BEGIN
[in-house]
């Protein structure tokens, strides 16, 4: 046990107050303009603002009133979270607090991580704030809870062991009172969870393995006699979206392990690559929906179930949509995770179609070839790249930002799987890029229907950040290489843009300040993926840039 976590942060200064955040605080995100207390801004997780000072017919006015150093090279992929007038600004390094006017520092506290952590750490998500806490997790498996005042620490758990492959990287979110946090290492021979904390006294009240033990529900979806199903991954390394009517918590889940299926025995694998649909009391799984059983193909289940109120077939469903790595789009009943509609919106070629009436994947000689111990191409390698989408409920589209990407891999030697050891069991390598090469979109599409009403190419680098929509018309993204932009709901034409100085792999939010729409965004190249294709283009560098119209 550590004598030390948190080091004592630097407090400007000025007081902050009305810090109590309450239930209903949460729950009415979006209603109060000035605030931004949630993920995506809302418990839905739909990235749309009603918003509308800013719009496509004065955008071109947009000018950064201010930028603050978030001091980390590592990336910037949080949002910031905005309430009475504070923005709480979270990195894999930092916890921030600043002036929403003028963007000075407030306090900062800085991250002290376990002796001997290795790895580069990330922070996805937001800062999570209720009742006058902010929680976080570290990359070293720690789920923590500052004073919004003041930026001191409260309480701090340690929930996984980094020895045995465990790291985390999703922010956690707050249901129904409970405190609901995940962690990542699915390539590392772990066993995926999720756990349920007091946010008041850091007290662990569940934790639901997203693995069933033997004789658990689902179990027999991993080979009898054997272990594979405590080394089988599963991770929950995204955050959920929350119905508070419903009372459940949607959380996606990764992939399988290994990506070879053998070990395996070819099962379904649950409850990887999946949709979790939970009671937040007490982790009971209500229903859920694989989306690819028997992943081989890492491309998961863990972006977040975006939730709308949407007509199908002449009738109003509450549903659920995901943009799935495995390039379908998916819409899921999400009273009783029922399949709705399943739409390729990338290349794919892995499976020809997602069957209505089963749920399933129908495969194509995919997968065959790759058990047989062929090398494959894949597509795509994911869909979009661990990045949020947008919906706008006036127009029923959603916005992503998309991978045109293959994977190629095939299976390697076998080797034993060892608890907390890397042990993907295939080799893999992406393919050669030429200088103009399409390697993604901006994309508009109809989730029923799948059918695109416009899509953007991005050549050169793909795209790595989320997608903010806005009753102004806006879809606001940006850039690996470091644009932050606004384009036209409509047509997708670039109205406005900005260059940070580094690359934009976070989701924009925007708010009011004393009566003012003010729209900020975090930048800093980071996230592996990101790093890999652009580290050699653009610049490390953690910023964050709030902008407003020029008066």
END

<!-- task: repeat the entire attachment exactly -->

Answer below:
[in-house]
């Protein structure tokens, strides 16, 4: 046990107050303009603002009133979270607090991580704030809870062991009172969870393995006699979206392990690559929906179930949509995770179609070839790249930002799987890029229907950040290489843009300040993926840039 976590942060200064955040605080995100207390801004997780000072017919006015150093090279992929007038600004390094006017520092506290952590750490998500806490997790498996005042620490758990492959990287979110946090290492021979904390006294009240033990529900979806199903991954390394009517918590889940299926025995694998649909009391799984059983193909289940109120077939469903790595789009009943509609919106070629009436994947000689111990191409390698989408409920589209990407891999030697050891069991390598090469979109599409009403190419680098929509018309993204932009709901034409100085792999939010729409965004190249294709283009560098119209 550590004598030390948190080091004592630097407090400007000025007081902050009305810090109590309450239930209903949460729950009415979006209603109060000035605030931004949630993920995506809302418990839905739909990235749309009603918003509308800013719009496509004065955008071109947009000018950064201010930028603050978030001091980390590592990336910037949080949002910031905005309430009475504070923005709480979270990195894999930092916890921030600043002036929403003028963007000075407030306090900062800085991250002290376990002796001997290795790895580069990330922070996805937001800062999570209720009742006058902010929680976080570290990359070293720690789920923590500052004073919004003041930026001191409260309480701090340690929930996984980094020895045995465990790291985390999703922010956690707050249901129904409970405190609901995940962690990542699915390539590392772990066993995926999720756990349920007091946010008041850091007290662990569940934790639901997203693995069933033997004789658990689902179990027999991993080979009898054997272990594979405590080394089988599963991770929950995204955050959920929350119905508070419903009372459940949607959380996606990764992939399988290994990506070879053998070990395996070819099962379904649950409850990887999946949709979790939970009671937040007490982790009971209500229903859920694989989306690819028997992943081989890492491309998961863990972006977040975006939730709308949407007509199908002449009738109003509450549903659920995901943009799935495995390039379908998916819409899921999400009273009783029922399949709705399943739409390729990338290349794919892995499976020809997602069957209505089963749920399933129908495969194509995919997968065959790759058990047989062929090398494959894949597509795509994911869909979009661990990045949020947008919906706008006036127009029923959603916005992503998309991978045109293959994977190629095939299976390697076998080797034993060892608890907390890397042990993907295939080799893999992406393919050669030429200088103009399409390697993604901006994309508009109809989730029923799948059918695109416009899509953007991005050549050169793909795209790595989320997608903010806005009753102004806006879809606001940006850039690996470091644009932050606004384009036209409509047509997708670039109205406005900005260059940070580094690359934009976070989701924009925007708010009011004393009566003012003010729209900020975090930048800093980071996230592996990101790093890999652009580290050699653009610049490390953690910023964050709030902008407003020029008066």